Pentatonic Boxes Are for Squares

With a few minor fingering adjustments another world of musical expression can be unlocked.



Scales, Technique, Pentatonics
  • Look at the pentatonic scale in a new light.
  • Understand how to navigate diagonally across the fretboard.
  • Use this newfound knowledge to create more musical phrases.
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Likely the first melodic device any improvising musician learns is the pentatonic scale. It’s a simple pattern to learn on guitar, it’s easy to play, and it always sounds “correct.” It contains mostly the “good” notes and usually you don’t need to think too much about which notes to avoid. What’s not to love? After a while, however, a certain sameness begins to emerge, and one begins to wonder, “Is there something more here?” Well, it has much more to offer than what you see on the surface.

How do you play a pentatonic scale? 

One of the first shapes that guitarists learn when starting to explore the pentatonic scale is the ubiquitous box in Ex. 1. And why not? It’s a simple pattern to memorize, it’s easy to play, and you can get musical sounding results almost immediately. In fact, if you play these notes in just about any order, play in time, and exercise some logical phrasing, you can’t really mess it up.

There is a wealth of guitar vocabulary in this simple device. Eric Johnson, Eric Clapton, Eric Gales, and other legendary guitarists not named Eric have demonstrated this for decades. However, the two-note-per-string nature of the pattern can limit your phrasing. Let’s dive into a few simple things we can do to inject some articulations into an otherwise choppy march across the fretboard.

This isn’t a “Stop doing this and start doing that” proposition but rather a supplement to your bag of badassery that you’ve accumulated. Let’s remap some of the notes found in Ex. 1 to other strings to elongate the scale along the neck rather than simply march across it (Ex. 2).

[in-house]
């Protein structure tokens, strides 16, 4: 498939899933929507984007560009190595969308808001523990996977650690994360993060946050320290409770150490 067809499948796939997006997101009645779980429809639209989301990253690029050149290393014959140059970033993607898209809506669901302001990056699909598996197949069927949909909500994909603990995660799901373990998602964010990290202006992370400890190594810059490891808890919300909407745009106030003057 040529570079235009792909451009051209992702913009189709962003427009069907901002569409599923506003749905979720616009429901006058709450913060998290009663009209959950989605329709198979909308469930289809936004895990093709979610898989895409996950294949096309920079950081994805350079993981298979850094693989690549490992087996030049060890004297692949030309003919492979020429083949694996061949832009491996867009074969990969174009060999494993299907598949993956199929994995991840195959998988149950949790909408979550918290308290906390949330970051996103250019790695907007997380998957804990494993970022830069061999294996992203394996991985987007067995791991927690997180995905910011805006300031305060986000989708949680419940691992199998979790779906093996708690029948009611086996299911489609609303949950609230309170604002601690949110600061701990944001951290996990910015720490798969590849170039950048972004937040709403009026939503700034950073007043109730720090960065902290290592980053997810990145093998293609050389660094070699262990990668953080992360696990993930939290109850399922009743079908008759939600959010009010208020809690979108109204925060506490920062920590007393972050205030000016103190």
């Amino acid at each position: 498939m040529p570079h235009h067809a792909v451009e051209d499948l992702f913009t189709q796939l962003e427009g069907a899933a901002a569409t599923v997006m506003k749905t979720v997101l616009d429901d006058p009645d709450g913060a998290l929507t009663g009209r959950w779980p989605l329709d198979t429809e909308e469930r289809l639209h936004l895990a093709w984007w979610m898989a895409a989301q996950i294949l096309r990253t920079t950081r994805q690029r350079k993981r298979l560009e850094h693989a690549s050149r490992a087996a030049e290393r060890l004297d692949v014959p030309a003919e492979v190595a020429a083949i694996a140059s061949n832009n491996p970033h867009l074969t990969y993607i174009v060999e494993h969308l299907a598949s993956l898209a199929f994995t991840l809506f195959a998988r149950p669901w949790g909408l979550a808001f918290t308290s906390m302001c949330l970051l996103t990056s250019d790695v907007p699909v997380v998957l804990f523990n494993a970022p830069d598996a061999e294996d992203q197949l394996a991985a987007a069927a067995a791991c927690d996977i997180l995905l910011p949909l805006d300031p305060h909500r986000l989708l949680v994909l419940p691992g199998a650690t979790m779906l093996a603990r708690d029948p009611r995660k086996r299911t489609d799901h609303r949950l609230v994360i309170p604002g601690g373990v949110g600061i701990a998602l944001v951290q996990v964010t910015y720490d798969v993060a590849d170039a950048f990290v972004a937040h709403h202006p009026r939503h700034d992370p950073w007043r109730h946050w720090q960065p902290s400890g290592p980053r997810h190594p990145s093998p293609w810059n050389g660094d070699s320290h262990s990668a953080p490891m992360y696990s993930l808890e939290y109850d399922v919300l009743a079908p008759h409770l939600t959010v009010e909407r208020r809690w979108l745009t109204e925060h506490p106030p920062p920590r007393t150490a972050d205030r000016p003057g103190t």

Notice that we alternate between two notes on a string and three notes on a string. Add some strategic slides into the mix and our little fretboard square dance gets a welcome dose of swagger. Naturally, we will need to practice this descending pattern (Ex. 3) as well. These fingerings have a certain hipness that the box lacks.

Ex. 4 features a nice blues gesture that exemplifies the articulations that this fingering invites. Judicious use of bends, slides, hammer-ons, and pull-offs make the magic happen.

Double-Stop the Presses

The slippery fourths found on adjacent strings combined with an eighth-note delay summon an early ’80s funk/pop feeling. Play Ex. 5 with long legato notes and have a glass of chardonnay on hand for a funky smooth-jazz vibe.

Two often-used tricks are the sliding fourths/hammer-on double-stop phrases in Ex. 6. Once again, it’s the strategic use of slides, hammer-ons, and pull-offs that make the slinky goodness happen. These tasty double-stop licks are useful chordal accents in your solos or R&B-style rhythm parts. Even though Ex. 6 is a bucket of pentatonic scale phrases over a I–VIm–IIm–V chord progression, the double-stops provide a harmonically informed sound. Think Mateus Asato, Stevie Ray Vaughan, or Jimi Hendrix.

Get Louder … Without Turning Up

Did you know that two notes are louder than one? How ’bout that? Next time you’re playing at your local blues jam and the well-intentioned but way-too-loud rhythm player tempts you to turn up your amp, don’t do it. You’ll just add to the problem. Instead try some double-stops (Ex. 7). It transforms otherwise basic melodies into majestic, purposeful, and yes, louder statements without adding to a never-ending volume war.

Peace, Love, and Understanding

Play some nice rhythm guitar without banging out all those barre chords. Yes, barre chords are useful but sometimes it’s just way too much. Guitarists already have to deal with the stigma of being eye-rolling loud. Why is that? The bottom portion of the chord (the power chord part) is an essential sound if you’re in a rock band. But in a blues, R&B, jazz, or country setting, it can sound muddy (and kinda stupid). The low-register notes are getting in your bass player’s way and the keyboard player, by default, is already annoyed at you. Let’s be friends with these folks and sound better in the process.

Reimagining the pentatonic box will add depth and vibe to your playing. And using smaller double-stops versus banging out giant fists-full of notes not only tends to make the band sound better but they’re easier to play too. As a bonus you just may find that your solos sound fuller and more interesting. Don’t forget to acknowledge the perceptive audience that applauds your tasty masterpiece.

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